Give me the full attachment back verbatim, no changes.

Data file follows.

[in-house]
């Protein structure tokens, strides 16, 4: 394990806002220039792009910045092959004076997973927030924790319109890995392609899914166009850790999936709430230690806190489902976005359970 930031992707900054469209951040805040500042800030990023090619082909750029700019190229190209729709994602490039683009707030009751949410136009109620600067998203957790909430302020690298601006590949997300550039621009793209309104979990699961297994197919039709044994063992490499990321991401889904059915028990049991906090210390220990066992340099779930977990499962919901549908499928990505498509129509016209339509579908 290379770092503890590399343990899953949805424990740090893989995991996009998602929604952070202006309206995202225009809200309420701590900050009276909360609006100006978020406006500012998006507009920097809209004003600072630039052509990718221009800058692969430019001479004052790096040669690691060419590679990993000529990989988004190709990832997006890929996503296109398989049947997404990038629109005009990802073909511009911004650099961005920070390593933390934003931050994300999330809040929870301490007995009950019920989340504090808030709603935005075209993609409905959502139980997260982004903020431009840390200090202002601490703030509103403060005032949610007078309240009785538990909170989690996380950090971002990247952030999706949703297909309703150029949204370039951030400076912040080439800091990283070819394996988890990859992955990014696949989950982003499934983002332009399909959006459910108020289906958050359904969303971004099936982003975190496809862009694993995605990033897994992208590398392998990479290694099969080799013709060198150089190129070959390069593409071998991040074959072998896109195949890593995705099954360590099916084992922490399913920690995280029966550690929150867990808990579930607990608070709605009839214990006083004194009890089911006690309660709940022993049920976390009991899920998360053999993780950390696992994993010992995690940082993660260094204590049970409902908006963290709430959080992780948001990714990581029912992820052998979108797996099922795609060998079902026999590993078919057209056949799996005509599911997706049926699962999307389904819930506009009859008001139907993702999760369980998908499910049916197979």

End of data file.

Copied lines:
[in-house]
């Protein structure tokens, strides 16, 4: 394990806002220039792009910045092959004076997973927030924790319109890995392609899914166009850790999936709430230690806190489902976005359970 930031992707900054469209951040805040500042800030990023090619082909750029700019190229190209729709994602490039683009707030009751949410136009109620600067998203957790909430302020690298601006590949997300550039621009793209309104979990699961297994197919039709044994063992490499990321991401889904059915028990049991906090210390220990066992340099779930977990499962919901549908499928990505498509129509016209339509579908 290379770092503890590399343990899953949805424990740090893989995991996009998602929604952070202006309206995202225009809200309420701590900050009276909360609006100006978020406006500012998006507009920097809209004003600072630039052509990718221009800058692969430019001479004052790096040669690691060419590679990993000529990989988004190709990832997006890929996503296109398989049947997404990038629109005009990802073909511009911004650099961005920070390593933390934003931050994300999330809040929870301490007995009950019920989340504090808030709603935005075209993609409905959502139980997260982004903020431009840390200090202002601490703030509103403060005032949610007078309240009785538990909170989690996380950090971002990247952030999706949703297909309703150029949204370039951030400076912040080439800091990283070819394996988890990859992955990014696949989950982003499934983002332009399909959006459910108020289906958050359904969303971004099936982003975190496809862009694993995605990033897994992208590398392998990479290694099969080799013709060198150089190129070959390069593409071998991040074959072998896109195949890593995705099954360590099916084992922490399913920690995280029966550690929150867990808990579930607990608070709605009839214990006083004194009890089911006690309660709940022993049920976390009991899920998360053999993780950390696992994993010992995690940082993660260094204590049970409902908006963290709430959080992780948001990714990581029912992820052998979108797996099922795609060998079902026999590993078919057209056949799996005509599911997706049926699962999307389904819930506009009859008001139907993702999760369980998908499910049916197979």